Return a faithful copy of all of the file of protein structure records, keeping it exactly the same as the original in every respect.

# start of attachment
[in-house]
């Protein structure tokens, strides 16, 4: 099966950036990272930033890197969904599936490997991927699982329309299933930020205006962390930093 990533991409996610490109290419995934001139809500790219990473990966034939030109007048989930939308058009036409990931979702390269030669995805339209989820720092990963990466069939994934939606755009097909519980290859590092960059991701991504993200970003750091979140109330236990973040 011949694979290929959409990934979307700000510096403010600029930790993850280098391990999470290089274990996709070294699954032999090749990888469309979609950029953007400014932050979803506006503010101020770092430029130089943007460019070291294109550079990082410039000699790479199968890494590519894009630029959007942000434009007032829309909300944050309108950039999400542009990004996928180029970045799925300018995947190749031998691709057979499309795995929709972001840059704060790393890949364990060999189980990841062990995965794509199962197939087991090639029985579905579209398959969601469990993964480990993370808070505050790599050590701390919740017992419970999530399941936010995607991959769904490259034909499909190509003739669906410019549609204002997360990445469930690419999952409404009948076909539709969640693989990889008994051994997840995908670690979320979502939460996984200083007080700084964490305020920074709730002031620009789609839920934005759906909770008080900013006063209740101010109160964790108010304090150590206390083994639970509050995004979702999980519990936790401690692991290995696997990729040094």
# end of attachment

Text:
[in-house]
């Protein structure tokens, strides 16, 4: 099966950036990272930033890197969904599936490997991927699982329309299933930020205006962390930093 990533991409996610490109290419995934001139809500790219990473990966034939030109007048989930939308058009036409990931979702390269030669995805339209989820720092990963990466069939994934939606755009097909519980290859590092960059991701991504993200970003750091979140109330236990973040 011949694979290929959409990934979307700000510096403010600029930790993850280098391990999470290089274990996709070294699954032999090749990888469309979609950029953007400014932050979803506006503010101020770092430029130089943007460019070291294109550079990082410039000699790479199968890494590519894009630029959007942000434009007032829309909300944050309108950039999400542009990004996928180029970045799925300018995947190749031998691709057979499309795995929709972001840059704060790393890949364990060999189980990841062990995965794509199962197939087991090639029985579905579209398959969601469990993964480990993370808070505050790599050590701390919740017992419970999530399941936010995607991959769904490259034909499909190509003739669906410019549609204002997360990445469930690419999952409404009948076909539709969640693989990889008994051994997840995908670690979320979502939460996984200083007080700084964490305020920074709730002031620009789609839920934005759906909770008080900013006063209740101010109160964790108010304090150590206390083994639970509050995004979702999980519990936790401690692991290995696997990729040094």